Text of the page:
I call a friend who answers but puts me on speaker in a car filled with people I don’t know too well. I am hurt and desperate but I can’t subject myself to the indignity of breaking down in front of mere acquaintances. I hang up.

I feel as if I have no one else to call. My mother will freak out. It’s not fair to worry my parents. My friends in the US who know and understand my attacks would be sleeping. I can’t think of a single person to call. I can’t think at all. I feel dizzy, helpless, angry.

I have forgotten my headphones at home. I curse myself. The man drones on and on in his loud and whiny voice about life, the world, and Facebook. Can I scratch him and throw away his phone? Will they arrest me then? What will happen? Just then he says, ‘deewaron ke bhi kaan hote hain’ meaning even walls have ears and how you never know who is listening. I want to snap a ‘honey, the whole fucking queue, that’s who.’ He brags about the new softwares he’s using. This time I see that even others in the queue are annoyed by him. It’s not just me, I reassure myself. My fury is normal, if a little disproportionate.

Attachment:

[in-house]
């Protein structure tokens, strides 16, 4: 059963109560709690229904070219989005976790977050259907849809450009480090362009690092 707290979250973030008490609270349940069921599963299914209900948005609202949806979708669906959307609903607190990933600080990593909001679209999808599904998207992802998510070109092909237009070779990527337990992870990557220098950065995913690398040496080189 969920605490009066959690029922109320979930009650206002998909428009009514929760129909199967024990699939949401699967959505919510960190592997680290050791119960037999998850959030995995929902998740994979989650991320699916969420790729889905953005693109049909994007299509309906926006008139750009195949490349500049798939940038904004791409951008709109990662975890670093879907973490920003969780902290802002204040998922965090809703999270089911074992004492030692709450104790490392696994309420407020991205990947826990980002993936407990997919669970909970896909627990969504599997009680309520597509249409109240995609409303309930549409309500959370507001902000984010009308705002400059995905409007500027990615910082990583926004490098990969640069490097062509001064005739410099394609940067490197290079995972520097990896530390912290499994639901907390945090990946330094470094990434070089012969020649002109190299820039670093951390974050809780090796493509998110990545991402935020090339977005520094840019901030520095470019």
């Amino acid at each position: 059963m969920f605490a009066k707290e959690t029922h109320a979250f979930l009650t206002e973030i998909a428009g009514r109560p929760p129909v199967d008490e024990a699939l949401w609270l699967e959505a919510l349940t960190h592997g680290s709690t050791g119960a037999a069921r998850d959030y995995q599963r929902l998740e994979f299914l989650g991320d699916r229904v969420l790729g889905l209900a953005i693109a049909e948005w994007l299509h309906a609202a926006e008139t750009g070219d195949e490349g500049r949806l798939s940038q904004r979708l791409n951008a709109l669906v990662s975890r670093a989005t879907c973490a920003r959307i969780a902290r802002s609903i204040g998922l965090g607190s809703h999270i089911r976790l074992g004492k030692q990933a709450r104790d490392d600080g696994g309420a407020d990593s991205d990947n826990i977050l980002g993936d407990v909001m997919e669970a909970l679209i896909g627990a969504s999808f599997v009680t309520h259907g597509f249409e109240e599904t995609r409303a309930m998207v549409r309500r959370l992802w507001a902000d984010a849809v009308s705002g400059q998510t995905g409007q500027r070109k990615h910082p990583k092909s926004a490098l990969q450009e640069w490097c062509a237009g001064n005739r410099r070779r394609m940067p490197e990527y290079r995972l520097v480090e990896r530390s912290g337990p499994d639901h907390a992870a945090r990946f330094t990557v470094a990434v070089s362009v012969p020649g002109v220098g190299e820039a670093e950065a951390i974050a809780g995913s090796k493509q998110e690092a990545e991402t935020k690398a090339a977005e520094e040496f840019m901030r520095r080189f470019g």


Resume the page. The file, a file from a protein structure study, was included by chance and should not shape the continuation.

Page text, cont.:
The queue stays put. We aren’t moving. I imagine conversing with my estranged man. We would bitch about the inefficient Air India ground staff. It calms me. I am sure that I will miss my flight. That also calms me because if I miss my flight IIT Delhi will just cancel the event. I dream of sitting somewhere at the airport after buying a coffee and smoking and bawling my eyes out. Then I will go home. Then I can sleep, eat food, watch insipid TV. Look sorry when someone talks about this missed opportunity. But I will be happy. Burnout? Or anxiety? Or is it depression now? But they call for the Delhi flight. By now, I am crying into my hair. In spite of everything, I check-in easily. I walk to the security tall and bouncing and I can feel the stares. I ignore all people coldly. Even security gets done. My friend has called and left many messages by now. I ignore her. I dream of ignoring her through the entire trip because I feel irrationally betrayed.

I catch myself marching and hear my friend’s voice. ‘You have checked-in. They have to wait for you.’ So I go buy water. I am parched.